Oldest footprints in the Americas dated in White Sands


Dan Odess

The footprints look like they were left behind just moments ago by a barefoot visitor to New Mexico’s White Sands National Park, the amblings of a slightly flat-footed teen, each toe and heel impression crisply defined by a fine ridge of sand.

But this is no tourist track. These prints are among the oldest evidence of humans in the Americas, marking the latest addition to a growing body of evidence that challenges when and how people first ventured into this unexplored land.

According to a paper published today in the journal Science, the footprints were pressed into the mud near an ancient lake at White Sands between 21,000 and 23,000 years ago, a time when many scientists think that massive ice sheets walled off human passage into North America.

Exactly when humans populated the Americas has been fiercely debated for nearly a century, and until recently, many scientists maintained this momentous first occurred no earlier than 13,000 years ago. A growing number of discoveries suggest people were in North and South America thousands of years before…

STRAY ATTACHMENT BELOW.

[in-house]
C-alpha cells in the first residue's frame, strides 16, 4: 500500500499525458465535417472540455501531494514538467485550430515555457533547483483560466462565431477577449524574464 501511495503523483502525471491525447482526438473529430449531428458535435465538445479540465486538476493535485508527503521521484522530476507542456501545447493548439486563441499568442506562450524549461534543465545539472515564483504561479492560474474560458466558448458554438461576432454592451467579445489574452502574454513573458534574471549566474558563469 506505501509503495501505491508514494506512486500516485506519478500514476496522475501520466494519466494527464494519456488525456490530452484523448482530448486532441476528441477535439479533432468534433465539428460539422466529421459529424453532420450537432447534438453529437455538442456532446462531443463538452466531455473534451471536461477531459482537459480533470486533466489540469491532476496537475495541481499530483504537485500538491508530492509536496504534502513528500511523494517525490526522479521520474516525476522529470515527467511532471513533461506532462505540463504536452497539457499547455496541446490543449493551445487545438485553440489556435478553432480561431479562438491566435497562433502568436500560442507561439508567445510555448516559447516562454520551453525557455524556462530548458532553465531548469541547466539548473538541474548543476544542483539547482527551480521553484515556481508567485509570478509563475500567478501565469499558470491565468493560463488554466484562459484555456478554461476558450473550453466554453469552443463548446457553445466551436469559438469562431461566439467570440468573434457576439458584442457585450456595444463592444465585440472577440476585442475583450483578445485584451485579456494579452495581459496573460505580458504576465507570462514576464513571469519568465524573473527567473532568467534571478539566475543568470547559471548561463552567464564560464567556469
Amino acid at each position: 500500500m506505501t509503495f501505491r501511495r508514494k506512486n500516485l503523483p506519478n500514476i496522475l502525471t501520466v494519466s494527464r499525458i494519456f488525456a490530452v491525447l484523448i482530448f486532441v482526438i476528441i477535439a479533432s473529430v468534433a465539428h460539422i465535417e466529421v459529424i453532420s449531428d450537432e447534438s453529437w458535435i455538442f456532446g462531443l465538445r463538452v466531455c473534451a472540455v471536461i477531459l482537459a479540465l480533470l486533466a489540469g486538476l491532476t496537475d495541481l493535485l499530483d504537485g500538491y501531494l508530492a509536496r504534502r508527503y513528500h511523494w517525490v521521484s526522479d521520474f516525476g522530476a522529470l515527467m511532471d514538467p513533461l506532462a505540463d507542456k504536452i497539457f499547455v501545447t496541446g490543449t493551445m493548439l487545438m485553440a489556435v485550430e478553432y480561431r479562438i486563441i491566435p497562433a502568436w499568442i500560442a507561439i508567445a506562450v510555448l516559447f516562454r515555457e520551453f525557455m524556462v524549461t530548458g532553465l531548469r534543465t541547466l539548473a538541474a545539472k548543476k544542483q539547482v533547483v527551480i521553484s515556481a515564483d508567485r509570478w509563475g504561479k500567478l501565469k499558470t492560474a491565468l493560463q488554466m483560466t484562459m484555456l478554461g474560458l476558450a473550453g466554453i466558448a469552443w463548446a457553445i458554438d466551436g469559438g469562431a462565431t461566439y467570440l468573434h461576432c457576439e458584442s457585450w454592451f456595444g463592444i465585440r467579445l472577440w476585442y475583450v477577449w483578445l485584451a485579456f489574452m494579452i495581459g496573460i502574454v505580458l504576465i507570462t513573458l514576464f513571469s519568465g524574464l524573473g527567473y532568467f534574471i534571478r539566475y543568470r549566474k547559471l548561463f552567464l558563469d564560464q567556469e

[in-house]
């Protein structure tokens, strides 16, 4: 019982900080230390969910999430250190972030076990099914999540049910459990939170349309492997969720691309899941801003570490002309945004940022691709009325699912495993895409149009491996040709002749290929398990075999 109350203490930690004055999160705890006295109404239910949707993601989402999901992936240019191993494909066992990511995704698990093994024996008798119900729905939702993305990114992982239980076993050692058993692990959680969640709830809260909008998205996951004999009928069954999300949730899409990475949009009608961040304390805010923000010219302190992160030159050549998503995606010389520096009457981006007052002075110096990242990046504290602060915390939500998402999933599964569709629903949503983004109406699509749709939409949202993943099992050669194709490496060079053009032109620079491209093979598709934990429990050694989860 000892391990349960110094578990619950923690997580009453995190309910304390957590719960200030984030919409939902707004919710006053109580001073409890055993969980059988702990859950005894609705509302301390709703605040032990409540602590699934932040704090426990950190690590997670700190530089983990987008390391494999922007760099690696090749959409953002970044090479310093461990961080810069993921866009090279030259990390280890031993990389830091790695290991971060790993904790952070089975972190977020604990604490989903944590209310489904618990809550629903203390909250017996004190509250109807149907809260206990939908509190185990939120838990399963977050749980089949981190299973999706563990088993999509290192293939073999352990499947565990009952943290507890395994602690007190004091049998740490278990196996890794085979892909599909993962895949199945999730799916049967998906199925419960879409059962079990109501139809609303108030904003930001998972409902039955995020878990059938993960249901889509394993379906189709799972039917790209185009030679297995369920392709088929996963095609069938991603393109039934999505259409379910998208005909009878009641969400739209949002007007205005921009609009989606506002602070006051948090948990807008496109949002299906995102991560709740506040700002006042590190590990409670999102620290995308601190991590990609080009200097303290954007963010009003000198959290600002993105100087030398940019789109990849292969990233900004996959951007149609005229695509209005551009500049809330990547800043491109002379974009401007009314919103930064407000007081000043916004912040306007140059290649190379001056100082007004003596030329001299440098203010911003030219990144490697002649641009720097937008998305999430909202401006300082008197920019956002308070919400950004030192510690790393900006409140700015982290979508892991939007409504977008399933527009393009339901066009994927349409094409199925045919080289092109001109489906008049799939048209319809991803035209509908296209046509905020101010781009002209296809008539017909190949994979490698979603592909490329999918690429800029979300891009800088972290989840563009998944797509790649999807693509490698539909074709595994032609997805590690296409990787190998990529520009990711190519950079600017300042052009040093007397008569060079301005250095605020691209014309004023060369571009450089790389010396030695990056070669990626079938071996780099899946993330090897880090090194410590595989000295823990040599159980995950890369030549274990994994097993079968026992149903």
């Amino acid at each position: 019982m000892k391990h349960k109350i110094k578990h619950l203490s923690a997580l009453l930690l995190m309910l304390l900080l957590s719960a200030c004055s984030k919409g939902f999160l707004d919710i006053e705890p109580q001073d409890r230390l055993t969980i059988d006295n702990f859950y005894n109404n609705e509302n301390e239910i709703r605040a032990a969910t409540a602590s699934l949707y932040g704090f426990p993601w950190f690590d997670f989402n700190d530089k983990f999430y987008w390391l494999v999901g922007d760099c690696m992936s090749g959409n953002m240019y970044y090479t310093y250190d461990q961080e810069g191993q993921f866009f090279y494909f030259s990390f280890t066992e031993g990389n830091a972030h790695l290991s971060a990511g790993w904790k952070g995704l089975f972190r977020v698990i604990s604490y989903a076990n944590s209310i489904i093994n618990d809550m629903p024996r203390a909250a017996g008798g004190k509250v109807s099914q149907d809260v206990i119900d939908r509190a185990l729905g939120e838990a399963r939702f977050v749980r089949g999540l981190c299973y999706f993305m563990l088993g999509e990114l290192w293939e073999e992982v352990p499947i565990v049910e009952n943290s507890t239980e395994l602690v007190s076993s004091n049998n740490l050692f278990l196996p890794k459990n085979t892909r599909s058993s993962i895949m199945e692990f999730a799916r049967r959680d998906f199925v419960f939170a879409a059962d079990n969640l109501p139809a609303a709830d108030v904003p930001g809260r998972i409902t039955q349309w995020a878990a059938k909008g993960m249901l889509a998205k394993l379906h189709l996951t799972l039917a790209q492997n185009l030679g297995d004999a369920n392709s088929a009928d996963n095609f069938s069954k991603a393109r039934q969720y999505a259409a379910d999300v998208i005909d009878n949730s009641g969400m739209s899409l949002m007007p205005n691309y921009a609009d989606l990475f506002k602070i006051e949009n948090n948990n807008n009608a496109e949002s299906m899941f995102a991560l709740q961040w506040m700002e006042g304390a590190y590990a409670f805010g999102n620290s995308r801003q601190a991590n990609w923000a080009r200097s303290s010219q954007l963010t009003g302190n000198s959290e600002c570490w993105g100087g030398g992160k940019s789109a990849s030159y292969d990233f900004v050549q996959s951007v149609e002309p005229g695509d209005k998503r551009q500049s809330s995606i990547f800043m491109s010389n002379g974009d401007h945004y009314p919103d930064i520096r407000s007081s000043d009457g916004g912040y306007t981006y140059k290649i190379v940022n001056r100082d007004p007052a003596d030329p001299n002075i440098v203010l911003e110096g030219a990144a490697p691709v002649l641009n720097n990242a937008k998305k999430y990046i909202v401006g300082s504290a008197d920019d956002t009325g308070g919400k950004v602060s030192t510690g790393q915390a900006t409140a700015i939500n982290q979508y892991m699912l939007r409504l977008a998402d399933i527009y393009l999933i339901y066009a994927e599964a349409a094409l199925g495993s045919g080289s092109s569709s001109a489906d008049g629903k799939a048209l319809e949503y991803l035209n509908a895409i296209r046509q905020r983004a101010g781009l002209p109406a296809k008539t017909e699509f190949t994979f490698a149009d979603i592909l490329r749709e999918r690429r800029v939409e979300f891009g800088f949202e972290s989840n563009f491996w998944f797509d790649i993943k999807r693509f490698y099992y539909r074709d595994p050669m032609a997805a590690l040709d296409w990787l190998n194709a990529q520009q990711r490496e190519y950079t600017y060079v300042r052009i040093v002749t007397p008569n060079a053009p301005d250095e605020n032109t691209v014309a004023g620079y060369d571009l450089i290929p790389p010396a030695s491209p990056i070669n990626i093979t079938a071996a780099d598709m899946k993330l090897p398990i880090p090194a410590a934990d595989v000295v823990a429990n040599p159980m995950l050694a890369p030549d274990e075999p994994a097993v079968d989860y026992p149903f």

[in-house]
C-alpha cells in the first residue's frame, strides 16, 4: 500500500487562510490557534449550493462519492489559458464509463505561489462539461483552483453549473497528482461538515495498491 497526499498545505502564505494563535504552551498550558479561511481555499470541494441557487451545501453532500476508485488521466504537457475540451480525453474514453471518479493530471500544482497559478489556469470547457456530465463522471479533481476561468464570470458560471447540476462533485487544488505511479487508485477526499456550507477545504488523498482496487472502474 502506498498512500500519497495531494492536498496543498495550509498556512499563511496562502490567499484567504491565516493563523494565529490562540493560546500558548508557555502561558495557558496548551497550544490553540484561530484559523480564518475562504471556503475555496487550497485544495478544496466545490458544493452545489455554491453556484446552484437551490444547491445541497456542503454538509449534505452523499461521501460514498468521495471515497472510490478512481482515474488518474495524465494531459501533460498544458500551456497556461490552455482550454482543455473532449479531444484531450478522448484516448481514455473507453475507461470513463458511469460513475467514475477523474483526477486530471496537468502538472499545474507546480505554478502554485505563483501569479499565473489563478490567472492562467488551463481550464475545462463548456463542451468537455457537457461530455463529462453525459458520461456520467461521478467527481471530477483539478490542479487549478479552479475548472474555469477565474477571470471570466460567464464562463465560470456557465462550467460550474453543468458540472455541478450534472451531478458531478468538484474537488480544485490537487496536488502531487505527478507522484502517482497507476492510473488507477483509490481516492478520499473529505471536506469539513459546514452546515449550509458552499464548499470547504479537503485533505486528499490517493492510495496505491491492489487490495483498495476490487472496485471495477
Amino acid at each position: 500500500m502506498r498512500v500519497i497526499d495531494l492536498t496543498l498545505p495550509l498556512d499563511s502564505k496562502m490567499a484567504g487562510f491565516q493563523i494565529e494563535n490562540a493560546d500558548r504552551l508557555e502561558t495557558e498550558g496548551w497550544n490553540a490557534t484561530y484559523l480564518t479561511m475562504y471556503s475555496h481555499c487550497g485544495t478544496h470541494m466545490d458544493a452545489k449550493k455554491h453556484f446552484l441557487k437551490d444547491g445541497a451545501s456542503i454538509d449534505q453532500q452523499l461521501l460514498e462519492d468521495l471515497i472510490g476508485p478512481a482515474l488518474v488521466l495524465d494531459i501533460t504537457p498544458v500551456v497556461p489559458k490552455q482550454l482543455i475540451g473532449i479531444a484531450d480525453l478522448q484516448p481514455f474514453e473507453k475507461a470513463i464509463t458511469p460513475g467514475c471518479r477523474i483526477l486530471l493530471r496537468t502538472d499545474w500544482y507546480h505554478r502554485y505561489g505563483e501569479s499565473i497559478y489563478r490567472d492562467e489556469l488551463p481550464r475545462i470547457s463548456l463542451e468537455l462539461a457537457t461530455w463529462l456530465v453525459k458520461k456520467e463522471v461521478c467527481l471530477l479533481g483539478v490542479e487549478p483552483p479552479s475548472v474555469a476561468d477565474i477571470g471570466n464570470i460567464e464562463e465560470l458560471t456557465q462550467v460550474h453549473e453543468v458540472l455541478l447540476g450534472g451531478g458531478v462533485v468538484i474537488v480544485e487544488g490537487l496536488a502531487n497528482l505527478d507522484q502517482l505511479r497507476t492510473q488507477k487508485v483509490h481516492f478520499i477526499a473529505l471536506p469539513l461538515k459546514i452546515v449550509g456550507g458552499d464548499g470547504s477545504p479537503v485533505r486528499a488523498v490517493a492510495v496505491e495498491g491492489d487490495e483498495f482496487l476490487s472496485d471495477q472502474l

…After decades of the field centering around a Clovis culture of only 13,000 years ago, change may finally be on the horizon. “I think we will not speak in terms of pre-Clovis possibilities,” Ciprian Ardelean says. “We will speak in terms of pre-White Sands and post-White Sands.”

I haven’t been to White Sands since I retired. There was a time I would pass by there [and stop in for a spell] every three or four weeks. One of the most beautiful places on this planet. Coupling that natural beauty with the earliest human settlers just makes it all the more intriguing.

UK startup turns plastic waste into wax


Plastics dump in the Maldives

A British startup’s innovation to tackle plastic pollution by decomposing the material into a wax that’s digested by nature is making inroads in Asia.

Polymateria Ltd., which has a lab on Imperial College London’s campus, has struck a deal with a supplier to 7-Eleven in Taiwan, Polymateria Chief Executive Officer Niall Dunne said in an interview. The company has also inked a deal worth as much as $100 million to license its technology to Taiwan’s Formosa Plastics Corp., one of the world’s biggest petrochemical manufacturers.

Polymateria’s technology uses about a dozen different chemicals, including rubbers, oils and desiccants, that are added to plastic during the manufacturing process. The additives can be adjusted to create thin films that cover food products or more rigid materials to make cups or drink pouches. The products can be customized to essentially self-destruct after a certain time. The additives help break down plastic polymers and turn the plastic into a wax that’s fully digested by natural bacteria and fungi.

Hey! It’s a start.